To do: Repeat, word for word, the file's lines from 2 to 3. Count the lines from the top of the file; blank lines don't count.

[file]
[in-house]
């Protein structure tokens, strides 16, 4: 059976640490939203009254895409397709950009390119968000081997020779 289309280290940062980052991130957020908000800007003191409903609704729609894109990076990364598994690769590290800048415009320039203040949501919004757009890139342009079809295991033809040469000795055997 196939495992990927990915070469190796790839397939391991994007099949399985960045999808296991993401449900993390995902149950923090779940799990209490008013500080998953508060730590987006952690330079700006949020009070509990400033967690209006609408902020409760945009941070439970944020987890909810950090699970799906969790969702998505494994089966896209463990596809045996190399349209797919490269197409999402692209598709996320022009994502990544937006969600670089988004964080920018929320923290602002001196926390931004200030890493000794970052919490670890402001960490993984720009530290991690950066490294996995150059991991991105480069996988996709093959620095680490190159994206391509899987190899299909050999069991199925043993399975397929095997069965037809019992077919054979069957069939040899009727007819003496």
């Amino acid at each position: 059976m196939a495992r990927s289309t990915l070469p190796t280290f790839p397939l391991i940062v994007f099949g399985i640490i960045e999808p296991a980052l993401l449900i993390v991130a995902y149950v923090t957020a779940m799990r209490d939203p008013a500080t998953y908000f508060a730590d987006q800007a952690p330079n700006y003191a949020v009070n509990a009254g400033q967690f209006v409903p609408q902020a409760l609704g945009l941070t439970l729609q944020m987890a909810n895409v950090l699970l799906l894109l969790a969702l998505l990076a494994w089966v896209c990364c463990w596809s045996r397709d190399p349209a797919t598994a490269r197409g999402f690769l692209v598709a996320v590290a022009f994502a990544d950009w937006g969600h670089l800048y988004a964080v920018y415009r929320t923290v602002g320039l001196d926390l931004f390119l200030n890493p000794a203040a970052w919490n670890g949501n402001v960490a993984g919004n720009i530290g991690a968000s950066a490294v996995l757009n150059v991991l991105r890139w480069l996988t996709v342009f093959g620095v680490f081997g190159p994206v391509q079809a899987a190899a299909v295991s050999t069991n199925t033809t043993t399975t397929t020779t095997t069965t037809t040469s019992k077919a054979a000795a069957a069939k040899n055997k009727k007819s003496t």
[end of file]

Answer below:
């Protein structure tokens, strides 16, 4: 059976640490939203009254895409397709950009390119968000081997020779 289309280290940062980052991130957020908000800007003191409903609704729609894109990076990364598994690769590290800048415009320039203040949501919004757009890139342009079809295991033809040469000795055997 196939495992990927990915070469190796790839397939391991994007099949399985960045999808296991993401449900993390995902149950923090779940799990209490008013500080998953508060730590987006952690330079700006949020009070509990400033967690209006609408902020409760945009941070439970944020987890909810950090699970799906969790969702998505494994089966896209463990596809045996190399349209797919490269197409999402692209598709996320022009994502990544937006969600670089988004964080920018929320923290602002001196926390931004200030890493000794970052919490670890402001960490993984720009530290991690950066490294996995150059991991991105480069996988996709093959620095680490190159994206391509899987190899299909050999069991199925043993399975397929095997069965037809019992077919054979069957069939040899009727007819003496």
């Amino acid at each position: 059976m196939a495992r990927s289309t990915l070469p190796t280290f790839p397939l391991i940062v994007f099949g399985i640490i960045e999808p296991a980052l993401l449900i993390v991130a995902y149950v923090t957020a779940m799990r209490d939203p008013a500080t998953y908000f508060a730590d987006q800007a952690p330079n700006y003191a949020v009070n509990a009254g400033q967690f209006v409903p609408q902020a409760l609704g945009l941070t439970l729609q944020m987890a909810n895409v950090l699970l799906l894109l969790a969702l998505l990076a494994w089966v896209c990364c463990w596809s045996r397709d190399p349209a797919t598994a490269r197409g999402f690769l692209v598709a996320v590290a022009f994502a990544d950009w937006g969600h670089l800048y988004a964080v920018y415009r929320t923290v602002g320039l001196d926390l931004f390119l200030n890493p000794a203040a970052w919490n670890g949501n402001v960490a993984g919004n720009i530290g991690a968000s950066a490294v996995l757009n150059v991991l991105r890139w480069l996988t996709v342009f093959g620095v680490f081997g190159p994206v391509q079809a899987a190899a299909v295991s050999t069991n199925t033809t043993t399975t397929t020779t095997t069965t037809t040469s019992k077919a054979a000795a069957a069939k040899n055997k009727k007819s003496t």